My second most-favorite TV show theme song next to Rockford Files. Outside of the inevitable weekly drug raid, its theme was the only real reason for watching this Aaron Spelling potboiler. Everyone else must have reached the same conclusion because once an extended version was made available on disc, ABC dropped the series.

This pseudo disco rocker was the closest I'd ever gotten to funk. More happily, I've also somehow avoided any scrapes with federal law enforcement.

Fun fact: If you listen closely, you can hear an SRT van's tires screeching at the end of the bass breakdown. Or perhaps it’s Evel Knievel at Wembley. Listen here!

 5) Bill Haley and the Comets “(We’re Gonna) Rock Around the Clock” (45 rpm)

It’s impossible to underestimate the impact television, and its inexorable link with music, had on my generation. Forty-somethings can still hum the theme songs of Welcome Back, Kotter (another early addition to my cache of seven inchers that escaped this list in an attempt to avoid redundancy), The Jeffersons, Sanford and Son, Barney Miller, All in the Family, and The Greatest American Hero. Before Happy Days became a bastardized hybrid of authentic Fifties nostalgia and oddly Seventies feathered hair, Bill Haley and the Comets’ “Rock Around the Clock” fittingly served as the sitcom’s opener.

Even today it’s easy to see how the Comets whipped a crowd of Krauts into a violent frenzy at the Berlin Sportpalast. This exhilarating, crystal clear blast of rock ‘n’ roll still leaves me in awe, with Danny Cedrone’s supernatural  guitar solo, accompanied by Billy Gussak’s perfectly-timed snare drum and cymbal wallops. White lightning in a bottle. Performances like this aren’t so much planned as they are divinely inspired. And how, exactly, does one sit down and compose a song like this? Simple, but far from stupid; dynamic, yet uncontrived. Somewhere in Gonesville the planets were perfectly aligned when these heretofore unglorified shitkickers reinvented an entire genre, thus kicking AM radio’s posterior for all of posterity.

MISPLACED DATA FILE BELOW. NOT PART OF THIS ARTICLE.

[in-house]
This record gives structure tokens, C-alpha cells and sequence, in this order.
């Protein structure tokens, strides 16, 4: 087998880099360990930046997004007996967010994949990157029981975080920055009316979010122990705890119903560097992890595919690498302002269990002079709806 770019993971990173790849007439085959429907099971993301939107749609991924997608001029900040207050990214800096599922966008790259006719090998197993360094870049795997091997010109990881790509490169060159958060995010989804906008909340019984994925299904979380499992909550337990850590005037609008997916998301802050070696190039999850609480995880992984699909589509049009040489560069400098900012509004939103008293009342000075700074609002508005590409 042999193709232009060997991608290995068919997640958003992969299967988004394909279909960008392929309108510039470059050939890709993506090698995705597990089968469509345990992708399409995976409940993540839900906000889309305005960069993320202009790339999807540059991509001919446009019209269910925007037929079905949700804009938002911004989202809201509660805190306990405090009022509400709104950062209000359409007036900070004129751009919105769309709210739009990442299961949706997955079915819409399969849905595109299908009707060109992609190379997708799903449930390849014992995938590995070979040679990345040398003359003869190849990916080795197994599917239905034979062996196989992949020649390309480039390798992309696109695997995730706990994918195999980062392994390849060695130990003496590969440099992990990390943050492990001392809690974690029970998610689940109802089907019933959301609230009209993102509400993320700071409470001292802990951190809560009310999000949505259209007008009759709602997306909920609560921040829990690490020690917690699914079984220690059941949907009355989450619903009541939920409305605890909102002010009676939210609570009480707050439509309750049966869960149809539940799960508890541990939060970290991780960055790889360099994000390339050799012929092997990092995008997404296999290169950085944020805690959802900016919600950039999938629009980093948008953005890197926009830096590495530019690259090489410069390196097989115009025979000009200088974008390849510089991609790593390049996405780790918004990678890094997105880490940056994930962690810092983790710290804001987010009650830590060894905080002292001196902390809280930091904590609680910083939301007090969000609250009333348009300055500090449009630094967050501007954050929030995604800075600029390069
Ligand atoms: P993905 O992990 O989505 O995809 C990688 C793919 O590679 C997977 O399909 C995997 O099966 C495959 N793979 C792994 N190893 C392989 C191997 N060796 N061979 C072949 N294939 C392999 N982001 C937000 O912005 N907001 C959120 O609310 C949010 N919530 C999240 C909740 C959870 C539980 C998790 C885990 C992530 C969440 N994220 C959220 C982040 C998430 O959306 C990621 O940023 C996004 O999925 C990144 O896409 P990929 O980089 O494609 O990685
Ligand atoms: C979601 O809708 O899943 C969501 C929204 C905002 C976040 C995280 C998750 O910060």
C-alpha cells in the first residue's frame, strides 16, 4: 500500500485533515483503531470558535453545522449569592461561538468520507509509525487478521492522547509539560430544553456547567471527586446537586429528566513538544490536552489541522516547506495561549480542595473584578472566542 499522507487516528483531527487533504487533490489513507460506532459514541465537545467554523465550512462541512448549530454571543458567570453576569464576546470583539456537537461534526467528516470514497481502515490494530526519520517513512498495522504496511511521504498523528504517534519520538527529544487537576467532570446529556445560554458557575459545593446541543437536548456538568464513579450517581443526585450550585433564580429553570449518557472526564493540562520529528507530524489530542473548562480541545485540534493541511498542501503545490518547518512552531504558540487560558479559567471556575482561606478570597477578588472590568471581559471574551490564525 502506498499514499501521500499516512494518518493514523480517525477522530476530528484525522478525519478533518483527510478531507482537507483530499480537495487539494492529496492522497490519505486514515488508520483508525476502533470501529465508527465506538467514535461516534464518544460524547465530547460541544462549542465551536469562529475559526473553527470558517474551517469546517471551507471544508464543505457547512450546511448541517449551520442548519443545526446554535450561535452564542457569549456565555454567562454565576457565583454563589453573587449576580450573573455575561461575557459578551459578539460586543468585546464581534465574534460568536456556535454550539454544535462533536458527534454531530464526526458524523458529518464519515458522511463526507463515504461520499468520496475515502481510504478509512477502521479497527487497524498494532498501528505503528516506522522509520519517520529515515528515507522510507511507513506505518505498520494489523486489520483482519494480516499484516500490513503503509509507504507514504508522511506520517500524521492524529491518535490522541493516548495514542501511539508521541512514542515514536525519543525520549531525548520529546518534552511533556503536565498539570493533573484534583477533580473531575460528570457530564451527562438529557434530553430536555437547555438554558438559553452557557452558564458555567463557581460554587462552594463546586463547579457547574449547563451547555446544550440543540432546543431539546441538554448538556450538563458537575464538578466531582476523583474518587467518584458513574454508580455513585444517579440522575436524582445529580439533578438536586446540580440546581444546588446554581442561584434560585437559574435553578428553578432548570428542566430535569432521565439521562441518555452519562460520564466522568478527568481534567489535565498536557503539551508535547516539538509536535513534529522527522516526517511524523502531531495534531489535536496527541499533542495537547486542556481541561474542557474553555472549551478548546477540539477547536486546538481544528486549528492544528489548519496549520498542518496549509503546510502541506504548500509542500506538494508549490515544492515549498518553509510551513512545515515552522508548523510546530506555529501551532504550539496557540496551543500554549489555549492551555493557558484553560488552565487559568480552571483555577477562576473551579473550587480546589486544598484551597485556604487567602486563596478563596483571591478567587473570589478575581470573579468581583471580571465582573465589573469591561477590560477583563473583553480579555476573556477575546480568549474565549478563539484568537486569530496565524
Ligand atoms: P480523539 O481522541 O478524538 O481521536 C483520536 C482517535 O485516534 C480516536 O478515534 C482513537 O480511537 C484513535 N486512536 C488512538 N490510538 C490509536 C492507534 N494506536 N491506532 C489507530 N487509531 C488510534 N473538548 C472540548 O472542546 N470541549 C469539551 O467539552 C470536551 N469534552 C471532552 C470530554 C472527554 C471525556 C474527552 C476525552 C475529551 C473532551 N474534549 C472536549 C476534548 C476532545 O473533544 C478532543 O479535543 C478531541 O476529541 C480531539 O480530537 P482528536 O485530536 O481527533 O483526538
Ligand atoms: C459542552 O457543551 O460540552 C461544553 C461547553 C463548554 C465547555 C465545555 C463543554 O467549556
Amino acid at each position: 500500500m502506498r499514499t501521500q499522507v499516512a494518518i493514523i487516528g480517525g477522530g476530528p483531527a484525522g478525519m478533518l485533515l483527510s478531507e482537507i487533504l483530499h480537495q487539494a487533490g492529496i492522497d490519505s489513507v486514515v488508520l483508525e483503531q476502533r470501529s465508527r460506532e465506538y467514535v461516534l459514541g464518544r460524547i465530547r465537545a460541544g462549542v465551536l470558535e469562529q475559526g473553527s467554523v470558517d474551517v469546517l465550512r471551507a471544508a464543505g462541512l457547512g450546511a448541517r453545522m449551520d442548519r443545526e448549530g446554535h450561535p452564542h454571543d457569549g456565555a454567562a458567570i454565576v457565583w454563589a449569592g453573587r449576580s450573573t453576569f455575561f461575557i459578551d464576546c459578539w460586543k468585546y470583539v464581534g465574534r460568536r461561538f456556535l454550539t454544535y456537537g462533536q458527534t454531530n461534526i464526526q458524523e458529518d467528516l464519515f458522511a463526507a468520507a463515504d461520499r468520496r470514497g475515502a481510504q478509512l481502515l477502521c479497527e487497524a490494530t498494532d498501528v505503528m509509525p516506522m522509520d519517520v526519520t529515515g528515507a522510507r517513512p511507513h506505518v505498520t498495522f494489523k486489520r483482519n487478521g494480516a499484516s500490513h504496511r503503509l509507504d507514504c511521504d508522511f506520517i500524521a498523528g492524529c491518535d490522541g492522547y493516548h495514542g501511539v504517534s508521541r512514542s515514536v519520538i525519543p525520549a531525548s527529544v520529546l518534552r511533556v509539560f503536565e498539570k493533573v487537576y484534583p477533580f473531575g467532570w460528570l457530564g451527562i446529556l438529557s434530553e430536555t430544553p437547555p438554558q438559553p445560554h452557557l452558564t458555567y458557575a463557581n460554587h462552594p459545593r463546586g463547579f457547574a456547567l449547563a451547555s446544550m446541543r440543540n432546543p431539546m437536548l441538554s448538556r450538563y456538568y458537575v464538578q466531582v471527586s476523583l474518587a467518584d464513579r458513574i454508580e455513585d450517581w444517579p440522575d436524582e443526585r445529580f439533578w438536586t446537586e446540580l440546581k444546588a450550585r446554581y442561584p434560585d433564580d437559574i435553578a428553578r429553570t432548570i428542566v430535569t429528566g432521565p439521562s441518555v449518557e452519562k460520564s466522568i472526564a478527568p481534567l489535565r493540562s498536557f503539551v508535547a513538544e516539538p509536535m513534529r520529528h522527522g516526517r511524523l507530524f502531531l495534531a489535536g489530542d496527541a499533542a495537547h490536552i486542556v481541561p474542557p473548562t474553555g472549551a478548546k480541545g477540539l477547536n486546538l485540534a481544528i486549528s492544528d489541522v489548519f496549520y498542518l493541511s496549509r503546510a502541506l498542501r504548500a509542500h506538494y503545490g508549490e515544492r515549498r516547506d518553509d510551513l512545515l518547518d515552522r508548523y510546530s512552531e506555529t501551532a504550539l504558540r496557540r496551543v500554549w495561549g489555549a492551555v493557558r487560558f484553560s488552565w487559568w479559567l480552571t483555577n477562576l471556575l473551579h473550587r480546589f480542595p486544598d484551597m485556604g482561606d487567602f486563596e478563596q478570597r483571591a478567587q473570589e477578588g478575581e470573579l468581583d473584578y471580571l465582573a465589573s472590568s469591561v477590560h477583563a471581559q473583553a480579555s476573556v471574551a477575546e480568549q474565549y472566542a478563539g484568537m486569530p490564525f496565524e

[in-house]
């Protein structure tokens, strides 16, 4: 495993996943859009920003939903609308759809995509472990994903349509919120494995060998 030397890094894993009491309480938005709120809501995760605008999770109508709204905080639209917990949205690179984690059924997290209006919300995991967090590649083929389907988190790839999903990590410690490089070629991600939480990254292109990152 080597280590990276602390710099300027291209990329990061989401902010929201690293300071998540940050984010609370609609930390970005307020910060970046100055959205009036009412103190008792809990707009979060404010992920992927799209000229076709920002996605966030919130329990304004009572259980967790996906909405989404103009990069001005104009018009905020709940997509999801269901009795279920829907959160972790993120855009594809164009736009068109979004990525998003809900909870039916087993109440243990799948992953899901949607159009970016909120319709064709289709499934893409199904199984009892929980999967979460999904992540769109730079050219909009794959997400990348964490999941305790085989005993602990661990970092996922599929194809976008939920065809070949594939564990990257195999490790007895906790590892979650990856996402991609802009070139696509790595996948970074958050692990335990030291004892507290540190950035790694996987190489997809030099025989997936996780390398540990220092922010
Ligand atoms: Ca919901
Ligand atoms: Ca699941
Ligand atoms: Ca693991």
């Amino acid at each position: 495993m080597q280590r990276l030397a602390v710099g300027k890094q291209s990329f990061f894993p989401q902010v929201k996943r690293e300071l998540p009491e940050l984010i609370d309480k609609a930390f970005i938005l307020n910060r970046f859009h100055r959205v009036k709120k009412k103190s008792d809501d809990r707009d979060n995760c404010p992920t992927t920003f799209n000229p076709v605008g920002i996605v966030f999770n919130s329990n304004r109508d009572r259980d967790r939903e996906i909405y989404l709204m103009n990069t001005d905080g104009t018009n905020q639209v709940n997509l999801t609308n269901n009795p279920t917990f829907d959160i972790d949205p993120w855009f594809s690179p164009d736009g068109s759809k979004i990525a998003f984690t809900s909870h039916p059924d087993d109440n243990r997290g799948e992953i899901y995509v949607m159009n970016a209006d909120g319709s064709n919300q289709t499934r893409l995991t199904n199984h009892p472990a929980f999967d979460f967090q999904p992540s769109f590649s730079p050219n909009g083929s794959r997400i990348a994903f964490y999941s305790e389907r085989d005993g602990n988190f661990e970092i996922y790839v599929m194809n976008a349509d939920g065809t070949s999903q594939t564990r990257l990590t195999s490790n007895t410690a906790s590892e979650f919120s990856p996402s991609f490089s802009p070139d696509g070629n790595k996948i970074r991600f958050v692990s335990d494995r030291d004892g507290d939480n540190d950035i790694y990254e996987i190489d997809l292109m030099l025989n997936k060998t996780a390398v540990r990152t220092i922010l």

Side note: Contrary to what Bowser and Sha Na Na might have led unsuspecting teens to believe, their duck-tailed forbears most assuredly did NOT wear gold lamé jumpsuits. At least not out in public.

 6) The Surfaris “Wipe Out” (45 rpm)

Gene Krupa did it a generation or two earlier with his work on Benny Goodman’s “Sing, Sing, Sing.” Here, however, is the disc that created vanloads of drummers, for better or worse, beginning in 1963. My parents had a copy of the Ventures’ “Walk, Don’t Run” long player, but even that precursor to surf-rock paled in comparison to the raw power of this platter, featuring the stick work of one Ron Wilson (no relation to Brian, Dennis and Carl). Again, how are these things written? It is difficult to imagine the rock lexicon bereft of this immortal drum roll: it needed to be created, and so it was. And God saw all that He had made, and it was very good, daddy-o.